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There are two calendars in operation in the scri ptures; will relate to the coming of Messiah

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Q. Why do some people say Rosh Ha Shanah is the head of the year and some say the head of the year is really in the spring.

A. The term Rosh Ha Shanah means "head of the year" but it is not the Biblical name for the festival.

The name for the festival on Tishri 1 should be called "Yom Teruah" which means the "day of the awakening blast (teruah) of the shofar.

It can be found in Num. 29.1.

You will see it in Hebrew and it is translated in English as a "day of the blowing of trumpets."

The confusion you speak of comes from a basic misunderstanding of the scri ptures, which I will try to explain briefly but much more can be said.

In Genesis 1 God creates the heavens and the earth.

The first day of creation is seen by many to be Tishri 1, day 2 Tishri 2 and so on.

Others see Tishri 1 beginning on day four when He created the moon, but no matter which way you look at it, time began that first week of creation.

This is referred to as the civil year and the dates given up to Exodus 12 are according to the civil calendar.

That’s how you figure the years.

So, each Tishri 1 is called a rosh (head) shanah (year) or "new year."

In Exodus 12.2 God says this (new moon) shall be the beginning of months for you and He is referring to a religious calendar He is going to institute.

The religious year begins on Aviv (Nisan) 1 with the new moon for that month.

Every date given in the Bible after that will be according to the religious calendar.

So, there are two calendars operating at the same time in the Bible, one civil and one religious.

The civil year begins in Tishri in the fall and the religious year begins in Aviv (Nisan)in the spring.

In Exodus 23.14-17 we see the Lord commanded Israel to appear before Him three times a year.

In V 16 He says the Feast of Ingathering (Sukkot) will happen at the "turning of the year" and He is talking about the civil year in the fall.

We know He said Aviv (Nisan) is the beginning of the religious calendar, but here he says there is another new year in the fall, which is the civil year beginning on Tishri 1.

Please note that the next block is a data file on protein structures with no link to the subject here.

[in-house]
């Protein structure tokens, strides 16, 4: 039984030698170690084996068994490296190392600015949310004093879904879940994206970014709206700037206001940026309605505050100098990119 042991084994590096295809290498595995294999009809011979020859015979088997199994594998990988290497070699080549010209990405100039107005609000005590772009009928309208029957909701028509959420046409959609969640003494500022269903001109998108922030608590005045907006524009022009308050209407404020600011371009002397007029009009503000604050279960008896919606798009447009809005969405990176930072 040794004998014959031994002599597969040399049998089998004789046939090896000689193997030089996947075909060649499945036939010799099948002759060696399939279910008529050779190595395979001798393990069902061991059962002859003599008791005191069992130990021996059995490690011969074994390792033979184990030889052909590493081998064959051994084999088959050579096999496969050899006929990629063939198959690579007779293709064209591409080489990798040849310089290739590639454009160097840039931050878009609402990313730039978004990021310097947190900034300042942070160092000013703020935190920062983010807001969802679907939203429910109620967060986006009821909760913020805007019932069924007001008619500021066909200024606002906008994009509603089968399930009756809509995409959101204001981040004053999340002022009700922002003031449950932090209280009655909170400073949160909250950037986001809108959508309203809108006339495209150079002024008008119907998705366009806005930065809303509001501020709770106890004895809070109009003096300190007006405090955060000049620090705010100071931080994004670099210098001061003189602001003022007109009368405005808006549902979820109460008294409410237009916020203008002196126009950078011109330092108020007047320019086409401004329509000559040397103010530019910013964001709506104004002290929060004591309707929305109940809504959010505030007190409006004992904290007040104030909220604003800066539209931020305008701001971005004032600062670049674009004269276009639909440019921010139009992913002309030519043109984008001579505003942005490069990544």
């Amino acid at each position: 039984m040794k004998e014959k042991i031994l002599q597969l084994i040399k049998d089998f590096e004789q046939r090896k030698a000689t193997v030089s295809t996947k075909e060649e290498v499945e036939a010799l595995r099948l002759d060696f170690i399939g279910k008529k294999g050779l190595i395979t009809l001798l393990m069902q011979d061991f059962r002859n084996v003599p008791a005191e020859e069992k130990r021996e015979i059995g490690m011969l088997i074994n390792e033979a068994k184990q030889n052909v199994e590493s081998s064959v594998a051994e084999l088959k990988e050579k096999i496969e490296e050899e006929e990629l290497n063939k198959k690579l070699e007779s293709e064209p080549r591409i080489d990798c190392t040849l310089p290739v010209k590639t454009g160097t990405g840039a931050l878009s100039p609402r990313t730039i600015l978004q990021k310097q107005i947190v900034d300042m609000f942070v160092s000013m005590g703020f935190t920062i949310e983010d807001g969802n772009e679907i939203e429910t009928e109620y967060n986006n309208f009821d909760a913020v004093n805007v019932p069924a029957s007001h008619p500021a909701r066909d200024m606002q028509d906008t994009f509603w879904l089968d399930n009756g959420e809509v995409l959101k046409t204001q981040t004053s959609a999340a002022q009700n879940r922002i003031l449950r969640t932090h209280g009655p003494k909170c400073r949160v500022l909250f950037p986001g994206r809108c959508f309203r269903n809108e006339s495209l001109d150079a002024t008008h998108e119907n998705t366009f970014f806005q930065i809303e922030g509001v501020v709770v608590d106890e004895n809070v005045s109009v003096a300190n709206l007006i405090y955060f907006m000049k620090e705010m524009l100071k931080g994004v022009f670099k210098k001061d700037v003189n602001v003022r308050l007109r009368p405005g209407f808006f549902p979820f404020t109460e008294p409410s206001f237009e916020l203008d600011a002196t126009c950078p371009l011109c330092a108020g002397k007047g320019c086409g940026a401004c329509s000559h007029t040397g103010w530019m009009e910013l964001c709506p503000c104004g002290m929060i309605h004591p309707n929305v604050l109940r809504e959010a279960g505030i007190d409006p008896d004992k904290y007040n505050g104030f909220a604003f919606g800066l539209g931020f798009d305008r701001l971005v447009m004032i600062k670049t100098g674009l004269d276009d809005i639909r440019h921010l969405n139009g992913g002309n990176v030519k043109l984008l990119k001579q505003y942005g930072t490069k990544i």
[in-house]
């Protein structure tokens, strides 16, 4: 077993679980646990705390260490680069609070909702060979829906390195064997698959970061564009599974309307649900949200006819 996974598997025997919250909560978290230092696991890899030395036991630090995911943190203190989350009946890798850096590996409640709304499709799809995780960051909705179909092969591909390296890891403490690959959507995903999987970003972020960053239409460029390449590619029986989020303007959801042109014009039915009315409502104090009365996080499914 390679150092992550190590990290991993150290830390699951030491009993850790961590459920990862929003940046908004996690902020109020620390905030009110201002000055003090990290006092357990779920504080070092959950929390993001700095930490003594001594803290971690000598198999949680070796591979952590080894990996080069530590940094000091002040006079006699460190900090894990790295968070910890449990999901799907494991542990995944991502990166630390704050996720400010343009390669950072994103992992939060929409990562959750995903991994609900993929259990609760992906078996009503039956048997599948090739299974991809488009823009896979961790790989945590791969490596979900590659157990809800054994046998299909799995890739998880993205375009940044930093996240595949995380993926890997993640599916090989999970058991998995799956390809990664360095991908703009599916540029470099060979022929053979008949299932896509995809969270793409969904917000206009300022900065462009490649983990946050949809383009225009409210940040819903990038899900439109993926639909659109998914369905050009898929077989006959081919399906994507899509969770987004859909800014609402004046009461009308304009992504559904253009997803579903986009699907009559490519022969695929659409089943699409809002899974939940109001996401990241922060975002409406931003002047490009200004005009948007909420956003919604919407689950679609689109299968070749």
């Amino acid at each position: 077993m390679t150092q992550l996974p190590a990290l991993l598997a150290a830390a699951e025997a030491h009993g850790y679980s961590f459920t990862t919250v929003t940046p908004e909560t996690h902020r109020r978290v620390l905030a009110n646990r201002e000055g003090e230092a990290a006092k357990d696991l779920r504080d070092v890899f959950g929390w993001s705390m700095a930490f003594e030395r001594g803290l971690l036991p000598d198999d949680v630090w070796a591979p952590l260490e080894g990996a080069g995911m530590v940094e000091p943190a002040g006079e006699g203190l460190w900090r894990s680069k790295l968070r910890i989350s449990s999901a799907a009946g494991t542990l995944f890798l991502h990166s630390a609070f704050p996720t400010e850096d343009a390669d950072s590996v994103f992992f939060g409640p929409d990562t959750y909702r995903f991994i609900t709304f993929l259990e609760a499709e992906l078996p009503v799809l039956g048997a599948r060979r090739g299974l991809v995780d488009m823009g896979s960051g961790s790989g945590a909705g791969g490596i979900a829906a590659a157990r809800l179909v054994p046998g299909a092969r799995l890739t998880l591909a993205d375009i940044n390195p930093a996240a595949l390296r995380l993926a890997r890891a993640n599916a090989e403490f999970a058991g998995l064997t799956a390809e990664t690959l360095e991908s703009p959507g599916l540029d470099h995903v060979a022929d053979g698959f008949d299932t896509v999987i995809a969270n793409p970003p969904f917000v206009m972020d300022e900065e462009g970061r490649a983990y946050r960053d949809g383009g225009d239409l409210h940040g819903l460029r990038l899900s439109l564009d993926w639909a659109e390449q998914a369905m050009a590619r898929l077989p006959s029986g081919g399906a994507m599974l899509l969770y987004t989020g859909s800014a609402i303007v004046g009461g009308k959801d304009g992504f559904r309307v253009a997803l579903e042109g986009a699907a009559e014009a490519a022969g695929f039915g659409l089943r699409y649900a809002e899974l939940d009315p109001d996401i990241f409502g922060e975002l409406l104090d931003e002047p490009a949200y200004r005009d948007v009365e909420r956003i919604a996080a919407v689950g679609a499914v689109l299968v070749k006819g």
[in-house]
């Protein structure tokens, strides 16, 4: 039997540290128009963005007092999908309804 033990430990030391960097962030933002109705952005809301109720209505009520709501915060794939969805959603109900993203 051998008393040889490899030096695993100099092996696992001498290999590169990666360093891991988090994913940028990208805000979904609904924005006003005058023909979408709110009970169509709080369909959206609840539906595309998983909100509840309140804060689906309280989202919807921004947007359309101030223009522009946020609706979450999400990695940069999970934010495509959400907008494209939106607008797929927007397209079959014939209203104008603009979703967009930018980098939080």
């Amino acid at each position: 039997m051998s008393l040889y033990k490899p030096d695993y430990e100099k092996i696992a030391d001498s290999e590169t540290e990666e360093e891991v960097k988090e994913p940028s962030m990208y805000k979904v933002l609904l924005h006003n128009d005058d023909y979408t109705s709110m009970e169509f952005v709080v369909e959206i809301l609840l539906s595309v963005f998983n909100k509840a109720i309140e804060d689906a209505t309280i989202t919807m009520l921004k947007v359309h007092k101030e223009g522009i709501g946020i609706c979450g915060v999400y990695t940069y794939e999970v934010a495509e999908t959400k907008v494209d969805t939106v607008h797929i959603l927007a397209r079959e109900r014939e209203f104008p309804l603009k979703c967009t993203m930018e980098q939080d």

He says the same thing in Exo. 34.22 and Deut 14.28 so there is no mistake about it.

We will see the two calendars in action again in Joel 2.23 where the Lord says He will send the early and Latter rain "as in the first month."

Now, you can’t have the rains in the spring and the fall happen "in the first month" unless there are two calendars.

These two calendars will directly relate to the coming of the Messiah.

When you look up the Hebrew terms for early and latter rains you will find that is says "moray Tzedekah" which means "teacher of righteousness."

So, He says the teacher of righteousness (Yeshua) will come upon Israel in the spring and fall, during the religious and civil new years.

When you check the dates given from Genesis 1.1 to Exodus 11.10 they will be according to the civil calendar.

Every date given after Exodus 12.1 will be according to a religious calendar.

So, those are some examples of two calendars operating together in the Bible.

How does this concept relate to prophecy.

Yeshua appears during the spring festivals, is crucified, buried and resurrected all on the first three festivals in the religious first month of Aviv (Nisan).

He sends the Holy Spirit at Shavuot (Pentecost), but that is not in Aviv but it is the concluding festival of the spring season.

He will also come the second time during the fall festivals that happen during Yom Teruah (rosh ha shanah), Yom Kippur and Sukkot, at the "turning of the year" according to the civil calendar.

So, to understand eschatology and prophecy one has to know that there are two calendars in operation in the scri ptures.

The confusion comes in when people don’t understand that and take Exodus 12 to mean the civil year when it is only referring to a religious calendar that the Lord is instituting, not meaning to replace the civil one, but to operate along side of it.


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Nelson Propane

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